What you have in Three Silver Dollars is the “good,” in the form of laconic drifter Alan Burton, the “bad” in a character named Hondo (Julian Mateos), who follows along behind Alan and saves his hide multiple times until a shaky partnership is formed, and the “ugly” in a villain called El Condor (Mirko Ellis). He’s a nasty sort who lives a life of crime, though he fervently prays to the lord and tries to cleanse himself of his sins, but never really corrects his evil ways. El Condor has come into possession of one of the three coins after he raids a small ranch owned by one of the coin’s original owners. 

There is also a love interest, Julia (Alida Chelli), who engages Alan with a tale of her father’s ranch back in Tennessee, which awaits her if only a man would agree to accompany her there. This story is delivered in response to Alan’s predictable question, “What’s a nice girl like you doing in a place like this?” In an odd twist, Julia has a stalker named Garcia (Ivano Staccioli), who is put there to cast doubt on a few important scenes. When he forces himself on Julia, proclaiming, “I will make you love me,” his reward is a knife in the belly and a town happy to be rid of him.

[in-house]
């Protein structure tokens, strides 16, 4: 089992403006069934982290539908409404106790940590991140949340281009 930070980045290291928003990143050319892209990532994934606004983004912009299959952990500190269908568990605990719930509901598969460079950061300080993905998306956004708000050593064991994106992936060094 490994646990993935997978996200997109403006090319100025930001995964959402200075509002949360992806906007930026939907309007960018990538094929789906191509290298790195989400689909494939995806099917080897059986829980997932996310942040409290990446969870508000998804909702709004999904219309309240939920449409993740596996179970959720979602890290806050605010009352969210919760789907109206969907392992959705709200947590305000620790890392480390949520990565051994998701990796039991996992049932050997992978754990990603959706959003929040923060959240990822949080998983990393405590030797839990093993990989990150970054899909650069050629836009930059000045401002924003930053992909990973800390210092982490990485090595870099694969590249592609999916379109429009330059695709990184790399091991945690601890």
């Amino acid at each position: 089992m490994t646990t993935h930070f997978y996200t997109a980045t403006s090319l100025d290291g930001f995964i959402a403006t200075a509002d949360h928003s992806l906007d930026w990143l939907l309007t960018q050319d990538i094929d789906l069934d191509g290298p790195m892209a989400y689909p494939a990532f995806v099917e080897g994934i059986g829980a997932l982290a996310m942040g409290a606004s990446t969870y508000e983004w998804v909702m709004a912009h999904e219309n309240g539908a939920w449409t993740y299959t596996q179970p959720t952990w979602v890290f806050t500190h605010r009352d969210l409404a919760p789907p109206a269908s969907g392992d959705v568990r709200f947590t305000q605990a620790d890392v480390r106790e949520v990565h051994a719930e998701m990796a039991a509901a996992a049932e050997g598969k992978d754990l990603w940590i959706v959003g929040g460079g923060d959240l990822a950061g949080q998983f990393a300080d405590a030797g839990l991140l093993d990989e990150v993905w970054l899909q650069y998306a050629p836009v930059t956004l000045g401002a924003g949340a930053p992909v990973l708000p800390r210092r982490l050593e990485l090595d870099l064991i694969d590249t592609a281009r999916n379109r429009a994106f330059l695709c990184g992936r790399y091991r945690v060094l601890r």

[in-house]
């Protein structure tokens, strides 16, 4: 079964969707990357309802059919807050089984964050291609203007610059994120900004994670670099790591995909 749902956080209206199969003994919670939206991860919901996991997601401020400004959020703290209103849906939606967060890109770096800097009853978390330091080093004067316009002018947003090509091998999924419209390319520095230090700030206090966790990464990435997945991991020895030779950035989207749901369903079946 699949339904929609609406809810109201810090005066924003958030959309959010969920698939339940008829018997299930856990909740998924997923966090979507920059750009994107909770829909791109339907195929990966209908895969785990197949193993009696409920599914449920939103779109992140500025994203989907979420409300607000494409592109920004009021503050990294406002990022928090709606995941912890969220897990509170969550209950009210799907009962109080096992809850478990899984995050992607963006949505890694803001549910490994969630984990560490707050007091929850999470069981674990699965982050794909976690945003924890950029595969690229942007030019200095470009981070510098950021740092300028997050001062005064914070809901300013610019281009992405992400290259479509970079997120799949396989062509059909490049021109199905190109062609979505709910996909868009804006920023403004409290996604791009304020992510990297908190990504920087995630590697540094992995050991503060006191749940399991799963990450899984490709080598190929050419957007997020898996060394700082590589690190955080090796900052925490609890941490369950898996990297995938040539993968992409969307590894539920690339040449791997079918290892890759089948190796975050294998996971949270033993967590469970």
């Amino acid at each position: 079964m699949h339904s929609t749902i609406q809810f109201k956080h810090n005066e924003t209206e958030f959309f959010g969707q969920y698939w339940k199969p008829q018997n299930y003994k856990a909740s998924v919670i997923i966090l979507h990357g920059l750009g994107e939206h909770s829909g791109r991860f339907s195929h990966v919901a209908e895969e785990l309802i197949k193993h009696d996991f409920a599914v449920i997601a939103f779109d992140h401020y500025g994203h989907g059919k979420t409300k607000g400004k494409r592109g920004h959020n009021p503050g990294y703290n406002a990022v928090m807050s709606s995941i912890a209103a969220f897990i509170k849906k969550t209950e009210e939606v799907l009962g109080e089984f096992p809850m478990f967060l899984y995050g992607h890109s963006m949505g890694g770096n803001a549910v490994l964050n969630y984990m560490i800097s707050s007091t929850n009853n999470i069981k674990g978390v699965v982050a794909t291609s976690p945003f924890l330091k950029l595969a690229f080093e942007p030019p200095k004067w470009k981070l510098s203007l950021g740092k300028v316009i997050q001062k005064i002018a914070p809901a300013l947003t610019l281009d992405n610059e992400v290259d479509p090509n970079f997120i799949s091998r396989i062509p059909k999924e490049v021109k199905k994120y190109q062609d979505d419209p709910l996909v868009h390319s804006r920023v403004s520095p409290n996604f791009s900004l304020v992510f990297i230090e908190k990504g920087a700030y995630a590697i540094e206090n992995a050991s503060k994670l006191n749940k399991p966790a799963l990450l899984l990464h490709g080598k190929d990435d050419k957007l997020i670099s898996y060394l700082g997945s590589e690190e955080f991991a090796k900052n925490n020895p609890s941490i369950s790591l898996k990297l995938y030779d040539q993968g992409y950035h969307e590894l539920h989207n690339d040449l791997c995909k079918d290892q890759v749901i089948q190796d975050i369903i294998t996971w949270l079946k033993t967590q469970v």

In his pursuit of the silver dollars, Alan infiltrates El Condor’s gang, by assuming the identity of a dead bandit. But his real motivation is ultimately revealed to El Condor, who tortures him to learn the location of all three coins; at least until he is rescued by Hondo. While not totally relying on Leone for its finale, it borrows something from the Giuliano Gemma film Blood for a Silver Dollar (1965), in that a silver dollar stops a bullet from killing Alan.

The direction on this film is excellent and the cinematography is engrossing to say the least. The cinematographer was the great Aldo Giordani, whose work on both Trinity is My Name and Trinity is Still My Name (1971), has the same breathtaking clarity that gives the films a larger scope and emphasizes how the narratives straddles the line between absurdity and realism. The soundtrack contributed by Carlo Rustichelli is undeniably brilliant and ranks right up there with his work on Mario Bava’s Blood and Black Lace (1964).

Thus, if you look at this film as a lighthearted adventure film, and an early genre parody, Three Silver Dollars becomes much more enjoyable and even trespasses into the higher echelon of the genre’s offerings. Even the gunplay is presented at two different extremes, ranging from a scene where Alan’s skills are painstakingly challenged in order to be accepted into El Condor’s gang, to the violent if whimsical conclusion that turns genres convention on its head. [Spoilers:] Alan is shot down by Hondo, who breaks their alliance, but springs from the ground after the bullet is deflected. Incredibly, he is sick of his pursuit of this treasure — which would be sacrilegious in films like Five Thousand Dollars on One Ace (1965), 10,000 Dollars for a Massacre (1967), and One Hundred Thousand Dollars for Lassiter (1966) — and heads to a new home in Tennessee where he plans to start a farm with Julia.